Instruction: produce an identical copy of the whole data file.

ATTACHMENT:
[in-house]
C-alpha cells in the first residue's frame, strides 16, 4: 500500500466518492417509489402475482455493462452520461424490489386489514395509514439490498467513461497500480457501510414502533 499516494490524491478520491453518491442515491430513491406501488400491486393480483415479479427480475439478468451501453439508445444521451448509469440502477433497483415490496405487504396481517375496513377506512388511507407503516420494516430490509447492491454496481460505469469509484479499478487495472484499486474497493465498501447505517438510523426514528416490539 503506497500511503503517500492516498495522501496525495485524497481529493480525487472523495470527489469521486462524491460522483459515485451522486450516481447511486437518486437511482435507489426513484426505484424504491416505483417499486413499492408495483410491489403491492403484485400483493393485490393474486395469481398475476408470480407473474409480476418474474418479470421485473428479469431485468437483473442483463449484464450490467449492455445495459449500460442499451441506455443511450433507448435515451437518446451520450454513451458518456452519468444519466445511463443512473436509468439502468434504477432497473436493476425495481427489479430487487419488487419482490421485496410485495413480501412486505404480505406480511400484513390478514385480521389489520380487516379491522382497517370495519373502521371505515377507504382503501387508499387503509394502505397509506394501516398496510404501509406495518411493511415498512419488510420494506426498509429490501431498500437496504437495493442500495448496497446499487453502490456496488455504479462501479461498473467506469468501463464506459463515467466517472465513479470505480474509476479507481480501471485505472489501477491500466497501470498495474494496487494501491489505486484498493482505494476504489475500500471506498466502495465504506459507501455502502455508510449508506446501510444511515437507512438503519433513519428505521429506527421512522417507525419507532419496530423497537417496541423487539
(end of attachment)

[in-house]
C-alpha cells in the first residue's frame, strides 16, 4: 500500500466518492417509489402475482455493462452520461424490489386489514395509514439490498467513461497500480457501510414502533 499516494490524491478520491453518491442515491430513491406501488400491486393480483415479479427480475439478468451501453439508445444521451448509469440502477433497483415490496405487504396481517375496513377506512388511507407503516420494516430490509447492491454496481460505469469509484479499478487495472484499486474497493465498501447505517438510523426514528416490539 503506497500511503503517500492516498495522501496525495485524497481529493480525487472523495470527489469521486462524491460522483459515485451522486450516481447511486437518486437511482435507489426513484426505484424504491416505483417499486413499492408495483410491489403491492403484485400483493393485490393474486395469481398475476408470480407473474409480476418474474418479470421485473428479469431485468437483473442483463449484464450490467449492455445495459449500460442499451441506455443511450433507448435515451437518446451520450454513451458518456452519468444519466445511463443512473436509468439502468434504477432497473436493476425495481427489479430487487419488487419482490421485496410485495413480501412486505404480505406480511400484513390478514385480521389489520380487516379491522382497517370495519373502521371505515377507504382503501387508499387503509394502505397509506394501516398496510404501509406495518411493511415498512419488510420494506426498509429490501431498500437496504437495493442500495448496497446499487453502490456496488455504479462501479461498473467506469468501463464506459463515467466517472465513479470505480474509476479507481480501471485505472489501477491500466497501470498495474494496487494501491489505486484498493482505494476504489475500500471506498466502495465504506459507501455502502455508510449508506446501510444511515437507512438503519433513519428505521429506527421512522417507525419507532419496530423497537417496541423487539